Women Scientists Are Mocking #HackAHairdryer To Shut Down Sexist Stereotypes

    "I don't own a hairdryer. I guess that's the end of my career in science."

    A new project started by IBM calling on female scientists to "hack a hairdryer" has been widely ridiculed and branded sexist by scientists who have taken to social media to call out the tech company.

    IBM's project asked women to "give a hair dryer a fresh new use", take a video of the work, and share it on social media. The project was an attempt by the tech company to "dismantle the stigma in tech" and to be inclusive of women in the industry.

    The description of the project on the site reads: "Girls don't like science? Women can't code? Only men wear lab coats? It's hair-raising misperceptions like these that keep bright minds out of research labs, scrum teams and engineering tracks—leaving untold innovations on the shelf. It's time to blast away the barriers that women confront on a daily basis. Help us make a statement that it's not what people think of you that matters, it's how you think!"

    So when IBM tweeted the project over the weekend, scientists took to social media to let the company know what they thought of #HackAHairdryer.

    Calling all #womenintech! Join the #HackAHairDryer experiment to reengineer what matters in #science https://t.co/4Bc9CR1Tgv

    While a number of people were supportive of the project, the large majority of men and women in science began to respond to the tweet mocking it for being "accessible to women."

    Lady #science. Thanks for making it relevant and accessible to womenfolk like me, @IBM #HackAHairDryer #womenintech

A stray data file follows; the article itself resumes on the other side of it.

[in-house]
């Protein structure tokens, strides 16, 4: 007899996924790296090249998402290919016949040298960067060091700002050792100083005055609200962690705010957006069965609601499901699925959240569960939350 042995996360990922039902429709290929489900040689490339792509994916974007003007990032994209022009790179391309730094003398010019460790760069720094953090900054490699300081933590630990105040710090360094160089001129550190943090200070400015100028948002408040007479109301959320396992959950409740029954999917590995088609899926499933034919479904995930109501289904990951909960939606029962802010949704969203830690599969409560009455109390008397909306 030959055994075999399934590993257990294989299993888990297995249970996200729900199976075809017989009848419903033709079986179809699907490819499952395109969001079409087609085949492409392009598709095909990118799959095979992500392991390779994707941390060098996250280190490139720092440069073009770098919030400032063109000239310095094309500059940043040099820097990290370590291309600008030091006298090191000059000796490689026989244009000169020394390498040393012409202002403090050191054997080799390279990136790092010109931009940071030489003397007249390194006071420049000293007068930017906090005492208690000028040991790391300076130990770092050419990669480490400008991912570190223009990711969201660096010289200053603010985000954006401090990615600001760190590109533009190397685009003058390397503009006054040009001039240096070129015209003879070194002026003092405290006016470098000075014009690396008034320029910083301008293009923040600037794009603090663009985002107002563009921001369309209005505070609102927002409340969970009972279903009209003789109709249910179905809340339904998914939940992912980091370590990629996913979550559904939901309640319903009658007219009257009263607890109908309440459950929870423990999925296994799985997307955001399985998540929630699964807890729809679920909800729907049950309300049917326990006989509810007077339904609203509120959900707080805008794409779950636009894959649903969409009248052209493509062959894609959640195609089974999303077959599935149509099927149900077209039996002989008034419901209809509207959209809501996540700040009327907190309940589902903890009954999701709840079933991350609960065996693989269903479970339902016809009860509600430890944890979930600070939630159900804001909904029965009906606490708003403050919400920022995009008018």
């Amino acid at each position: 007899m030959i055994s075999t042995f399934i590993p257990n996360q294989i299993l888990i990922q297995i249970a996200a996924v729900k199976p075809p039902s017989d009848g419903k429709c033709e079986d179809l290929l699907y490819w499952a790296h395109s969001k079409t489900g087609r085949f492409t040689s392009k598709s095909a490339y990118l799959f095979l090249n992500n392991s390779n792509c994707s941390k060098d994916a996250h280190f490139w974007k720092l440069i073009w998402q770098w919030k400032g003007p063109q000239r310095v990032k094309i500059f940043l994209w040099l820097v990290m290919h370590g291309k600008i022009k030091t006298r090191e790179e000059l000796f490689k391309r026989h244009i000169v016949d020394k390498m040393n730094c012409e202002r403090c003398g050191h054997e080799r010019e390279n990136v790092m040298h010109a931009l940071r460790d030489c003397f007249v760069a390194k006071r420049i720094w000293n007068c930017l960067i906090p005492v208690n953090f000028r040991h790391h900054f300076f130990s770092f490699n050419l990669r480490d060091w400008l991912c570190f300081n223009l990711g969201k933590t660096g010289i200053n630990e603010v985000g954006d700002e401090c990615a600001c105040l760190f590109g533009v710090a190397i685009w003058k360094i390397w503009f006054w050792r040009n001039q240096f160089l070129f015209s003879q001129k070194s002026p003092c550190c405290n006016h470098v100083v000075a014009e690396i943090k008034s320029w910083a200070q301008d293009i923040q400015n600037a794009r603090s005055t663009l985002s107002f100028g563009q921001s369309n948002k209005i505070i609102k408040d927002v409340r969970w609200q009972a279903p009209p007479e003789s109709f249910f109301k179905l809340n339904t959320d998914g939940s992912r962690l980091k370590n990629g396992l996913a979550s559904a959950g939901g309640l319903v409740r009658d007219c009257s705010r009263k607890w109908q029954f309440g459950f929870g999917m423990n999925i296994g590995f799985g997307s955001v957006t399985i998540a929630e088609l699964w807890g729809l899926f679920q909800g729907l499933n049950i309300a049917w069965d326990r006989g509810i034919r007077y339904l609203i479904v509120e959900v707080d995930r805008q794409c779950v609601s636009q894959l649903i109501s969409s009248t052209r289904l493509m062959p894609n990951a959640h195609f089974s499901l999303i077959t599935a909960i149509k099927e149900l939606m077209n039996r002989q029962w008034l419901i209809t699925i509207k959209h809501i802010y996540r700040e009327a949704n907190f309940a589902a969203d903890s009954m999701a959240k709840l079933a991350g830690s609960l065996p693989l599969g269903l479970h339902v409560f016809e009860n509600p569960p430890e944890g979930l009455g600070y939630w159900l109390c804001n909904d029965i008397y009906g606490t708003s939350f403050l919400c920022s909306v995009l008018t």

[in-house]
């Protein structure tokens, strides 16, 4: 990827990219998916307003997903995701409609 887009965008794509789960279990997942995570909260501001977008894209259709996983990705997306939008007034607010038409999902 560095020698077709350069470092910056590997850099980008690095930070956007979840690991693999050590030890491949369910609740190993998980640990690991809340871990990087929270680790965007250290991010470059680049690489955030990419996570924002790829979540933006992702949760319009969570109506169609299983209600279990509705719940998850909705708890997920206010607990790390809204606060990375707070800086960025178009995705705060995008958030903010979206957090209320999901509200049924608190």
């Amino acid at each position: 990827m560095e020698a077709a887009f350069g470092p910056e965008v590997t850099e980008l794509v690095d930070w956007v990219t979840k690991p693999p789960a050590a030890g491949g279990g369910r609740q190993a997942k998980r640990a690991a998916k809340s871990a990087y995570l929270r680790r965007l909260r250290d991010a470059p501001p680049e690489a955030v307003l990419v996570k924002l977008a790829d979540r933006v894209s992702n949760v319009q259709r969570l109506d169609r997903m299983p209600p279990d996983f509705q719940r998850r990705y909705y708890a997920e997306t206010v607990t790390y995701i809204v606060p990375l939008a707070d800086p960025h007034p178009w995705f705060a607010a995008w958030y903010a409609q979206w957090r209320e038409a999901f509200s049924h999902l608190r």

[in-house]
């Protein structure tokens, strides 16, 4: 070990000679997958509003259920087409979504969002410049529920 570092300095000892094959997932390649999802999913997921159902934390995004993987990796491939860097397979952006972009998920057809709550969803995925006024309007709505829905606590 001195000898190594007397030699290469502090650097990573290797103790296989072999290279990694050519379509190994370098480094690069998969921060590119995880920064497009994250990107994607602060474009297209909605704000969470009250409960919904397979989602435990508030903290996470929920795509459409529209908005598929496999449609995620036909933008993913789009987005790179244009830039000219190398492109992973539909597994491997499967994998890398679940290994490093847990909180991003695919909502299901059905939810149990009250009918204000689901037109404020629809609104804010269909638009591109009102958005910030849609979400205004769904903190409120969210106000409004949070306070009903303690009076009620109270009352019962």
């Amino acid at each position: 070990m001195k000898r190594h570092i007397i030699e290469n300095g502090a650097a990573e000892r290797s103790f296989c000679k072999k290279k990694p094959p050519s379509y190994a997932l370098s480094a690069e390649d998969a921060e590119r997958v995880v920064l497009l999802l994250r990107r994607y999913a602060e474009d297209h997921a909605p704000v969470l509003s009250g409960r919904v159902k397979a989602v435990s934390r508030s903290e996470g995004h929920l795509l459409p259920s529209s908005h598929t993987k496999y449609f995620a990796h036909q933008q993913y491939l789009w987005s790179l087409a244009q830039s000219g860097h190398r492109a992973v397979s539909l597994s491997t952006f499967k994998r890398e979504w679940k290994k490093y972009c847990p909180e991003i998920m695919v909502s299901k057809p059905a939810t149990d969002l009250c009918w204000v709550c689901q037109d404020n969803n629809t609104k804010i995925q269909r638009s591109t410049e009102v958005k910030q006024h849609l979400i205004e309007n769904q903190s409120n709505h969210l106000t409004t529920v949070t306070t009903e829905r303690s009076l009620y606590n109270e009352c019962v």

@IBM can't hack hairdryer right now, too busy hacking my vibrator.

    Hey @IBM why not #disrupt by just shaving your head? #hackahairdryer

    @IBM https://t.co/gLr3oQYdpZ #HackAHairDryer #womenintech #womeninSTEM

    Others came up with their own ingenious ideas about how to hack hairdryers.

    Here, @IBM. My lady brain came up with this for #HackAHairDryer. Kuhn would declare it paradigm shifting, surely.

    Some people sarcastically declared the end to their science career as they didn't own a hairdryer.

    @IBM shame I don't use a hairdryer. I guess that's the end of my career in STEM. Brb quitting my astrophysics PhD. #HackAHairDryer

    Despite the jokes, a number of scientists noted how they believe the project will do more harm than good for girls and women.

    @IBM #womeninSTEM You won't attract girls to STEM by pandering to them. Girls already like science. Problem is, science doesn't like girls.

    Even if we allow that @IBM is being ironic or playful, not sexist, with #HackaHairDryer, this still trivialises science. #womenintech

    Many described the campaign as going back in time for its treatment of women.

    Meanwhile at @IBM headquarters #HackAHairDryer

    Could someone let @IBM know it's not the 1950s any more? #hackahairdryer #womenintech https://t.co/KzhAHGd4Xy

    Not only did the replies to the tweet lead to hilarious and fire responses, but people soon took over the #HackAHairdryer hashtag.

    That's ok @IBM, I'd rather build satellites instead, but good luck with that whole #HackAHairDryer thing. https://t.co/n3vp0grbEP

    Sorry @IBM i’m too busy working on lipstick chemistry and writing down formulae with little hearts over the i s to #HackAHairDryer

    Once I used a hairdryer to heat up a freezing dorm room at a cosmology conference when the heater was down; does that count? #HackAHairDryer

    "Let's get more women into science by playing up tired gender stereotypes!" -someone at @IBM #HackAHairDryer

    Hey look u gais what I found in my hotel bathroom cabinet. Imma stop writing my manuscript & #HackAHairDryer

    Gonna hack myself a night where I don't cry myself to sleep after 2 bottles of rose #HackAHairDryer #womenintech

    BuzzFeed have contacted IBM for a comment.